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Canadian Urbanism Uncovered

2022 | Issue 60

City Election Issues, 2022

Elections are where Toronto’s residents have a chance to choose the people who will set the city’s course towards the future. As a magazine dedicated to advocating for a better city, when an election looms, Spacing has always put out an election-focused issue to help shape the debate. Sadly, the debates that characterize municipal elections often fail to address the big-picture issues facing the city.

So, ahead of our next municipal election, we want to direct the focus onto those big-picture questions. To get that focus, we’ve bundled the many small issues of municipal politics into five broad areas that shape the city: engagement, mobility, sustainability, building, and well-being.

Readers will quickly see how the five themes interact with each other. Sustainability requires a move away from being a car-dependent city. That move depends on building denser housing to support transit and local services in walking and cycling distance. That housing needs to be affordable to improve well-being and address inequality. And well-being and equality are the foundation for generating the sense of engagement in all residents that’s needed to carry these transformations through.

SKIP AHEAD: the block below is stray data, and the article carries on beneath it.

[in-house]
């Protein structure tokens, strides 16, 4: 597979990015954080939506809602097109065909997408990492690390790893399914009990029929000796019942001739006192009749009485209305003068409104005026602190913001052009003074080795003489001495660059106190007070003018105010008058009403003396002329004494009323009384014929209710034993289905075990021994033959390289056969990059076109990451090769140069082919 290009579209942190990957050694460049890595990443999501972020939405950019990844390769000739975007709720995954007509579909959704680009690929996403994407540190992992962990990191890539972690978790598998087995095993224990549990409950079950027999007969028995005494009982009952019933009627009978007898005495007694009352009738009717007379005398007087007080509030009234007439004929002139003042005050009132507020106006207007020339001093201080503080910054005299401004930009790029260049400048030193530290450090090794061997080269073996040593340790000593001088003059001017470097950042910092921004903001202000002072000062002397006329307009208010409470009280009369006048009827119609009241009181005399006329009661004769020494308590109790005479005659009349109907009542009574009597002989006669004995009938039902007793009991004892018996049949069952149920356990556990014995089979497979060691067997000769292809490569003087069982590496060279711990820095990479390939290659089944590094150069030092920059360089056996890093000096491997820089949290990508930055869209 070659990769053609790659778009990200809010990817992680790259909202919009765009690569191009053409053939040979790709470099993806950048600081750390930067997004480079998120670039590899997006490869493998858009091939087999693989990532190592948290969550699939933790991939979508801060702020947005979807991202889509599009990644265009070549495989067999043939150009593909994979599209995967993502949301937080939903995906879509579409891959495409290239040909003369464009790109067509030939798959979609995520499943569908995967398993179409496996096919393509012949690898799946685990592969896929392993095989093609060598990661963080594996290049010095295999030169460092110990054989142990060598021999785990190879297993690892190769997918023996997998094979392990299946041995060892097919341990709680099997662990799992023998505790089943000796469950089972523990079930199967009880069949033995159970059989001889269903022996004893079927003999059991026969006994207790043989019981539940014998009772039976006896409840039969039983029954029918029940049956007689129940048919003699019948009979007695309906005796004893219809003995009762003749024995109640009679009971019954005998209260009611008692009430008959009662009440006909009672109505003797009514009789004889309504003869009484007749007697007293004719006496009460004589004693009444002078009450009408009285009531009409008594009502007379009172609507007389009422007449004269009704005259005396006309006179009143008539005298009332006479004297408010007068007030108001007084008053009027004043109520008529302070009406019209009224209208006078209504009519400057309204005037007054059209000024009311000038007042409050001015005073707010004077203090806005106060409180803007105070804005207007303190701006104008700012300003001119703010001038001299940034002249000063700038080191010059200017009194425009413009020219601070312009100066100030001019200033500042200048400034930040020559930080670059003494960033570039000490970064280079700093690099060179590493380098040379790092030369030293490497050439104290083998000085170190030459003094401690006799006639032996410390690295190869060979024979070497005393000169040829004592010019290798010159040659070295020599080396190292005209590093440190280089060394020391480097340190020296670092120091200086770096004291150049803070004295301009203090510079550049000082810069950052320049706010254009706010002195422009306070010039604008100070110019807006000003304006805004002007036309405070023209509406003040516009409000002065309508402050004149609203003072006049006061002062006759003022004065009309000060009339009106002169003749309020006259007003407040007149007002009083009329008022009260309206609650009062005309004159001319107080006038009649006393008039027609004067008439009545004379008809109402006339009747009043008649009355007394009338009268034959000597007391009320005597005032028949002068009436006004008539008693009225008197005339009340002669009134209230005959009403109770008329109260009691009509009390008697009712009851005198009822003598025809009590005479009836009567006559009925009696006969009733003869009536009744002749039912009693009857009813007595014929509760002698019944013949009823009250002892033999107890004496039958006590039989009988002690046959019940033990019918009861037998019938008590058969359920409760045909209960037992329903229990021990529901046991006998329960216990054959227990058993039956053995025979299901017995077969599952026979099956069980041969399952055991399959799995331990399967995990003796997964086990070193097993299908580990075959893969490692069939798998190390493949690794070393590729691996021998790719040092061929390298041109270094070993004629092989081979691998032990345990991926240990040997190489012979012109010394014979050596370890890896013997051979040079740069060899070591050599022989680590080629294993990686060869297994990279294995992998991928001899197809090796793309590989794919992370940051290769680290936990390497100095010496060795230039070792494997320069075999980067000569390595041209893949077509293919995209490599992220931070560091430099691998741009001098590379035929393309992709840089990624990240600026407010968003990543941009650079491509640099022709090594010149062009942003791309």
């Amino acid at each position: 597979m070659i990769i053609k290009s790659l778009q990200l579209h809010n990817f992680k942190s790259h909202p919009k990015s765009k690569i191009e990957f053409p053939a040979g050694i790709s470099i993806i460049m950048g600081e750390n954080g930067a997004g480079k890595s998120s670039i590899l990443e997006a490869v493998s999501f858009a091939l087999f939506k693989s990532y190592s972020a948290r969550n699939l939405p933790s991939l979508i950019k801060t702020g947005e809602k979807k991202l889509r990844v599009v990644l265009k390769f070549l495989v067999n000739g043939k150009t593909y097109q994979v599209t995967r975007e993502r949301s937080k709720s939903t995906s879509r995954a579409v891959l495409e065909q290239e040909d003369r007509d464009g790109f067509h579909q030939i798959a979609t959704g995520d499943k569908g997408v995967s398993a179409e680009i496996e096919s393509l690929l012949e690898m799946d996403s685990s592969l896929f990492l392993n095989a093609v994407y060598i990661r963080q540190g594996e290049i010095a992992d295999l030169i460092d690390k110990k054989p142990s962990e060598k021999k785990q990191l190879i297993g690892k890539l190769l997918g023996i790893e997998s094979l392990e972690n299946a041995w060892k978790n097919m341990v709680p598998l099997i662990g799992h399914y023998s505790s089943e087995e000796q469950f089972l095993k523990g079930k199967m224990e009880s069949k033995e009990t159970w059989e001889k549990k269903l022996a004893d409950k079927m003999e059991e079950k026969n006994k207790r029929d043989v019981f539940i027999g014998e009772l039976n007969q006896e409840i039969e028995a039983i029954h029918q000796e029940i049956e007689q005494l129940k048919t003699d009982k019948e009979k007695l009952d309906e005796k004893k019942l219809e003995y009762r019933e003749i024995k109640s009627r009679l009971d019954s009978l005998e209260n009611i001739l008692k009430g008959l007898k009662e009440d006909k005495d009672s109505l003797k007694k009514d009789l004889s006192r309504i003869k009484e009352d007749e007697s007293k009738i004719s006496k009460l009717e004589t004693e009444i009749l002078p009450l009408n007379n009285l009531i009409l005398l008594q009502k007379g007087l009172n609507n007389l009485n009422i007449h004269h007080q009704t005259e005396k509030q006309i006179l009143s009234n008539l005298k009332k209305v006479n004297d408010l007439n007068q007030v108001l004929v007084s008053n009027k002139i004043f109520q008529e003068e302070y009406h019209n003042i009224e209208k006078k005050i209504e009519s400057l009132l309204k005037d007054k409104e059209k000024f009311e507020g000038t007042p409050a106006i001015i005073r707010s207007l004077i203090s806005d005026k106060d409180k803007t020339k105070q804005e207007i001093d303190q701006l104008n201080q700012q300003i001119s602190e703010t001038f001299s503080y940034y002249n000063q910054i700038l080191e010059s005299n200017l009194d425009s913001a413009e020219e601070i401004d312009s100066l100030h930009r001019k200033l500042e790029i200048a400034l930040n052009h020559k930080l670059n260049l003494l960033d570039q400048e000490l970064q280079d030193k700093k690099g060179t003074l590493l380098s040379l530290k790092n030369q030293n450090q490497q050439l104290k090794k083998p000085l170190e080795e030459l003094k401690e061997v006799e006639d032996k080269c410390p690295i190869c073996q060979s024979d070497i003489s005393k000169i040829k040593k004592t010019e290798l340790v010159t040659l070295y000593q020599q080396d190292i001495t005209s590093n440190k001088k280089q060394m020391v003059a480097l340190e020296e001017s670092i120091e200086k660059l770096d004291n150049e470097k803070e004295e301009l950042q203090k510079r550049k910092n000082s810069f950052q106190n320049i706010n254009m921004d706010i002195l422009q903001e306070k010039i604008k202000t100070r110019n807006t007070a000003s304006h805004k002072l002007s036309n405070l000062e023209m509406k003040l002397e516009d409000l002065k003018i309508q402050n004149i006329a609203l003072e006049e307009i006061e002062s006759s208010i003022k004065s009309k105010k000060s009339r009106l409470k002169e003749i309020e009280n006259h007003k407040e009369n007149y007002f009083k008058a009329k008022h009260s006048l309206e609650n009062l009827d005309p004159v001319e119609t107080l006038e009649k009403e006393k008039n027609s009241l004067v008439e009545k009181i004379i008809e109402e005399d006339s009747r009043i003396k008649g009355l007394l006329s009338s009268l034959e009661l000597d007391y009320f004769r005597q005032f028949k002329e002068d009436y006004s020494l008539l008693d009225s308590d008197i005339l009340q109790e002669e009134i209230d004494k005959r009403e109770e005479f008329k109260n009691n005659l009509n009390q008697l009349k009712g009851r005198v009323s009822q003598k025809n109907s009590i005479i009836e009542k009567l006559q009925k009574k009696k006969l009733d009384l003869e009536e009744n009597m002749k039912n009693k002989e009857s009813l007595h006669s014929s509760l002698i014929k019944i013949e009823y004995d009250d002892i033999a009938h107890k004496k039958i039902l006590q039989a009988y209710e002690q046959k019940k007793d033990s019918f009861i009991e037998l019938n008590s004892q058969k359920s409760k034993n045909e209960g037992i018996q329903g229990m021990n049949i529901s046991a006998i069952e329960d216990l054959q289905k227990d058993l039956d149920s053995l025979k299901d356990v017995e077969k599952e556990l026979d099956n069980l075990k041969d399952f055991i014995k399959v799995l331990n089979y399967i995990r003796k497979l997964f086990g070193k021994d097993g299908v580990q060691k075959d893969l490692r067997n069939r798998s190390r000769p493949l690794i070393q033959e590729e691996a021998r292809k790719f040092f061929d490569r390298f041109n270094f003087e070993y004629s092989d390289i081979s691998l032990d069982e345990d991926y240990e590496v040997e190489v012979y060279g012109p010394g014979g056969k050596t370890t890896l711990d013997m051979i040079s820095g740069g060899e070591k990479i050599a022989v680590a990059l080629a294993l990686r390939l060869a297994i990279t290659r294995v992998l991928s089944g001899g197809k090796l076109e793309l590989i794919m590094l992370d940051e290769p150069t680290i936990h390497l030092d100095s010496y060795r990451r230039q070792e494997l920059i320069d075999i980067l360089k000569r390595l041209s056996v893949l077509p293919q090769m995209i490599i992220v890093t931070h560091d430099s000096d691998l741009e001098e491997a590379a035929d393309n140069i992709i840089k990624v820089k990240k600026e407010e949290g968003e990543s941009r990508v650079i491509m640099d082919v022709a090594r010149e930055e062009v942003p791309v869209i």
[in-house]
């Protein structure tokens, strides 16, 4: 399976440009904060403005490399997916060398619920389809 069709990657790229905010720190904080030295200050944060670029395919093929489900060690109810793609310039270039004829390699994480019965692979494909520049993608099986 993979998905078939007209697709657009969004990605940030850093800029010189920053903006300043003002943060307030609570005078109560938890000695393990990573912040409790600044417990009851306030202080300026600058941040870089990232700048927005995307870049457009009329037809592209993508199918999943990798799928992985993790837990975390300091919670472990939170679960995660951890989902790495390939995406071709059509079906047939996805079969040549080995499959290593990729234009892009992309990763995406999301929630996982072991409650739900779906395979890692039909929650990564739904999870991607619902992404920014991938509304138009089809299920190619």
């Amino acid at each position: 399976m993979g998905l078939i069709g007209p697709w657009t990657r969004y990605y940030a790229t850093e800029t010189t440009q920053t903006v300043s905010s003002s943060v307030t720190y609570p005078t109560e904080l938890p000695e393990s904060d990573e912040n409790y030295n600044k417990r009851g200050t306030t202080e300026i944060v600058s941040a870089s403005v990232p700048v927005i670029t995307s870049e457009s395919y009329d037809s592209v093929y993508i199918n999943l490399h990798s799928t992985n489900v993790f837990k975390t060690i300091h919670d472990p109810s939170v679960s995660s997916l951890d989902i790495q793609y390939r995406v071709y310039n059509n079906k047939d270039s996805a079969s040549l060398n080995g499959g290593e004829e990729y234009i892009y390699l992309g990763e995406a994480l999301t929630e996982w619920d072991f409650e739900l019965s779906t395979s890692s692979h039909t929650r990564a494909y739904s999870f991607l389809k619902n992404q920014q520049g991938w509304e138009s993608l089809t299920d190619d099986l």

To warm readers up for these big ideas, our front section, as always, brings a lighter touch to thinking about what how we use public spaces in our ever-evolving city. A photo essay explores the urge to build stick forts in our parks; other pieces look at the increasing role of private basketball courts, how to make parks more welcoming to teen girls, the need for public washrooms, and the City’s new digital infrastructure strategy.
Finally, a couple of articles follow up on earlier pieces. In a sequel to last issue’s feature about Toronto’s early-20th-century newsboys, Beth Simons tells the compelling story of how they formed a union and fought for their rights. And Shari Kasman wraps up the story of Bloordale Beach, first featured in issue 55, which transformed an empty construction site into a playful if ephemeral community space.